Conservative MP Terence Young says the Canadian wireless industry is misleading Canadians about the potential health effects of their cellphones and Wi-Fi routers.
Young, an MP from Oakville, Ont., has introduced a private member's bill in Parliament that will require safety warnings on all wireless products sold in Canada, because the World Health Organization has declared that they might cause cancer.
"Warnings for safe use are already buried in the fine print of every device manual," said Young. "But a spokesman, for both Bell and Telus, has publicly responded to my bill by saying there is 'no health risk.' That is wrong and they know it's wrong. They're behaving like the tobacco industry did before scientists agreed that cigarettes cause lung cancer."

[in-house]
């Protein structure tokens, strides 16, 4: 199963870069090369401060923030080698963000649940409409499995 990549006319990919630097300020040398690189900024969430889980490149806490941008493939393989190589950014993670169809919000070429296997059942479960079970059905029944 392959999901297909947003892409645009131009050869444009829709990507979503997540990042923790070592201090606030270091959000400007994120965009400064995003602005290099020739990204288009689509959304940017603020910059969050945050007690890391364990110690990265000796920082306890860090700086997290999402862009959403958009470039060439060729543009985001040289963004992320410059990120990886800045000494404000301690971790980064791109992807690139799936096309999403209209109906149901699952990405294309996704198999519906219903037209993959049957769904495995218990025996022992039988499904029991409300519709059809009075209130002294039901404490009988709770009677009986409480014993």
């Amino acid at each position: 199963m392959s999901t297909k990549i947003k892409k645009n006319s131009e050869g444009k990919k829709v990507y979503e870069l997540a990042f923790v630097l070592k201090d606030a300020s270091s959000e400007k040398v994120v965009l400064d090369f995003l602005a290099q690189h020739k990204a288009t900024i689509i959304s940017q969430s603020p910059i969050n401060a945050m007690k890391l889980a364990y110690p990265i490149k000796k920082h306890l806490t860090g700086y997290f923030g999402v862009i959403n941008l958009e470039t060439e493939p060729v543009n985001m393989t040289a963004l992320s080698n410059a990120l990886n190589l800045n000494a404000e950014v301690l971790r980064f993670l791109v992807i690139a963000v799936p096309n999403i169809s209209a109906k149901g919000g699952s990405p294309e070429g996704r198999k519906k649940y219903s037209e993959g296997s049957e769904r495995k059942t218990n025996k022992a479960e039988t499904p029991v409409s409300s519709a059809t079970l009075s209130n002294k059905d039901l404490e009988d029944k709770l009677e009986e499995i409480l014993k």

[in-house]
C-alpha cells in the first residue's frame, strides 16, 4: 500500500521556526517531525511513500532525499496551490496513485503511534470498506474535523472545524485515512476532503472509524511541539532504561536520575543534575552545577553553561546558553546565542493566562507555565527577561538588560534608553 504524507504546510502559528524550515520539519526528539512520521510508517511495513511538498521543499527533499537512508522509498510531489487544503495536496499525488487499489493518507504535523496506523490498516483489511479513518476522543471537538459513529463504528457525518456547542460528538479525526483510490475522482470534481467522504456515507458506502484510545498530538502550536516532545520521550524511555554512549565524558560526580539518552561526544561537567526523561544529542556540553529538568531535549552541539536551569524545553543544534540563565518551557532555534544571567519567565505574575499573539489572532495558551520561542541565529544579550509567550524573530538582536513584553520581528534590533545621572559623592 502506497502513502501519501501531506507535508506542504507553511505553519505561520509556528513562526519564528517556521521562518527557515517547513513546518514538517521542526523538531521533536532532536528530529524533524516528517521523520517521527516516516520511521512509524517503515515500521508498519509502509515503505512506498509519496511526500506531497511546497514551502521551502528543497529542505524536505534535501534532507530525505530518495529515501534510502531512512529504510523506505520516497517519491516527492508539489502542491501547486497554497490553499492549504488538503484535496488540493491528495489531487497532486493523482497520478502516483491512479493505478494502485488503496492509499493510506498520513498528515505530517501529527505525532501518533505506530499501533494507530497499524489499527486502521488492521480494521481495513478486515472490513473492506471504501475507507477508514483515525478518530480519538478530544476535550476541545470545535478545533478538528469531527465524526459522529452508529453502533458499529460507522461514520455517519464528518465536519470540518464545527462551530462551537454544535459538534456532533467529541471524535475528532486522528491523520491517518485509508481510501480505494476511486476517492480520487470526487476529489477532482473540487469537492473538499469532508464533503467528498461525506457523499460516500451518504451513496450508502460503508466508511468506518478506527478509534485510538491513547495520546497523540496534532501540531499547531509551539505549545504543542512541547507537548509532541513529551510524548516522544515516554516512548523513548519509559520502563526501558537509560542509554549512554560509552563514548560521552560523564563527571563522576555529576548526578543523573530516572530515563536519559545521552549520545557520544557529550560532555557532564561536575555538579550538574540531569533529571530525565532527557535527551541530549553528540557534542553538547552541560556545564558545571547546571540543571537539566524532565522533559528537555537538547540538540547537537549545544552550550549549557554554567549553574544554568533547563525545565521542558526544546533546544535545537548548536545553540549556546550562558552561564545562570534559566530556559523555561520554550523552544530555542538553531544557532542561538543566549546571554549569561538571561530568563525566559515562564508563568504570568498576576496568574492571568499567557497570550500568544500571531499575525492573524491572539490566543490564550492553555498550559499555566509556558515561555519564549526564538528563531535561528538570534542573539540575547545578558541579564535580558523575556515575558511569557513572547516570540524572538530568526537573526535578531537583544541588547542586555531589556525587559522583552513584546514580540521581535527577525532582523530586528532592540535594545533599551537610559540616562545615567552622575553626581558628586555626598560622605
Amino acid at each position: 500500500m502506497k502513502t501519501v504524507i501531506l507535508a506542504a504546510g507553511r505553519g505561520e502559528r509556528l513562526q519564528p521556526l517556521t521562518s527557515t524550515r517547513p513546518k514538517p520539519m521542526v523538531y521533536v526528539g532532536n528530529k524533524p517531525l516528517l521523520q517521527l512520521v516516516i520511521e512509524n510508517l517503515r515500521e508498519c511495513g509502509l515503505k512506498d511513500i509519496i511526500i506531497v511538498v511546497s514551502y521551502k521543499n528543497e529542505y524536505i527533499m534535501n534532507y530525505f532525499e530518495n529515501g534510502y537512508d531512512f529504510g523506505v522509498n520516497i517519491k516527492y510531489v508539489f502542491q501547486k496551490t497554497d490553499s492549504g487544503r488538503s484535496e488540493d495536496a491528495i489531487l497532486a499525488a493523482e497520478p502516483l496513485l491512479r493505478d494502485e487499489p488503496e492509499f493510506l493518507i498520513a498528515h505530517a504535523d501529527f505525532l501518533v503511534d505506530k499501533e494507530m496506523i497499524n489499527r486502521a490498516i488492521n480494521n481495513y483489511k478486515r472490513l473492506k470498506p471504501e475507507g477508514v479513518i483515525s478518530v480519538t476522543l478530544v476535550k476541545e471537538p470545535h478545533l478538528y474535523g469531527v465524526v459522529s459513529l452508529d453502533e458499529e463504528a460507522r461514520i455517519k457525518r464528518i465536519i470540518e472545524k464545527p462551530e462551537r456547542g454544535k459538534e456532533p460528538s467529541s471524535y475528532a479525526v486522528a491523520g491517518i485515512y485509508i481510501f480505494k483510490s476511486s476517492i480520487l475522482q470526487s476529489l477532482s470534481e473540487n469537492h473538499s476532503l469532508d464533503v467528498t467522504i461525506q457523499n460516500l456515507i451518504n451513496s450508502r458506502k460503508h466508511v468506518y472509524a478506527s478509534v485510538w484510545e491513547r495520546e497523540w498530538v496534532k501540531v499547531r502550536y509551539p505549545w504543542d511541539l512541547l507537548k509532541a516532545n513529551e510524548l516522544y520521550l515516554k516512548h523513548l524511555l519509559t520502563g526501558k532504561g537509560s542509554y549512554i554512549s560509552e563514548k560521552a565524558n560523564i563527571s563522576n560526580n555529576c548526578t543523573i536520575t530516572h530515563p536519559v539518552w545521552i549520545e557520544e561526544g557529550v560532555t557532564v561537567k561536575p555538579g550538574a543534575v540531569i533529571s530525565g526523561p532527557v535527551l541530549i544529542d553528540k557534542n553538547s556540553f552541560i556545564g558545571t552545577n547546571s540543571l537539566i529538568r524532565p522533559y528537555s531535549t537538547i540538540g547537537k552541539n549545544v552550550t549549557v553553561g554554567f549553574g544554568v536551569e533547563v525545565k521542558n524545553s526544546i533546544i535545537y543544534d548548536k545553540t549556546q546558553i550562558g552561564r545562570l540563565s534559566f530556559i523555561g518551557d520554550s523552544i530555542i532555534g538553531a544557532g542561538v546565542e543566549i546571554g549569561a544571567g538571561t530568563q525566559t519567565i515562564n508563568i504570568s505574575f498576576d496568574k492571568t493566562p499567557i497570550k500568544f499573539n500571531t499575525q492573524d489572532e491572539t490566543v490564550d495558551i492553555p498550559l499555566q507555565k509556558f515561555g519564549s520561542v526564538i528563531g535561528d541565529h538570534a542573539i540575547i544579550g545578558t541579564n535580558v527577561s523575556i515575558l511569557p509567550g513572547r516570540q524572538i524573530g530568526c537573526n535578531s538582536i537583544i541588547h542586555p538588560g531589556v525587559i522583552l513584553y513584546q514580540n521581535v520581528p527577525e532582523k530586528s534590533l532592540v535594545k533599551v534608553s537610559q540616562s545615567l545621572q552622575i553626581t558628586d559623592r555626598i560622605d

Young pointed out that just last week the French national government passed a similar law requiring safety restrictions on all cellphone packaging and advertising.
"In France it's now illegal to have Wi-Fi in day care centres, and the blanket Wi-Fi systems we put in Canadian schools are now restricted in French primary schools," said Young.
Young has received early support from across Canada and across party lines for his bill, which will carry fines of $1,000 per day for any retailer who sells wireless devices without displaying health warnings.
The bill is applauded by former Microsoft Canada president Frank Clegg who agrees that the wireless industry is misleading Canadians about the safety of their products.
"To state that there is 'no demonstrated public health risk' is simply not true," said Clegg who is now CEO of Canadians for Safe Technology. "It's well known in our industry that cellphones and Wi-Fi routers are a cancer risk. The wireless industry is being a poor corporate citizen on this issue. They are warning us in fine print, then denying the warnings in public."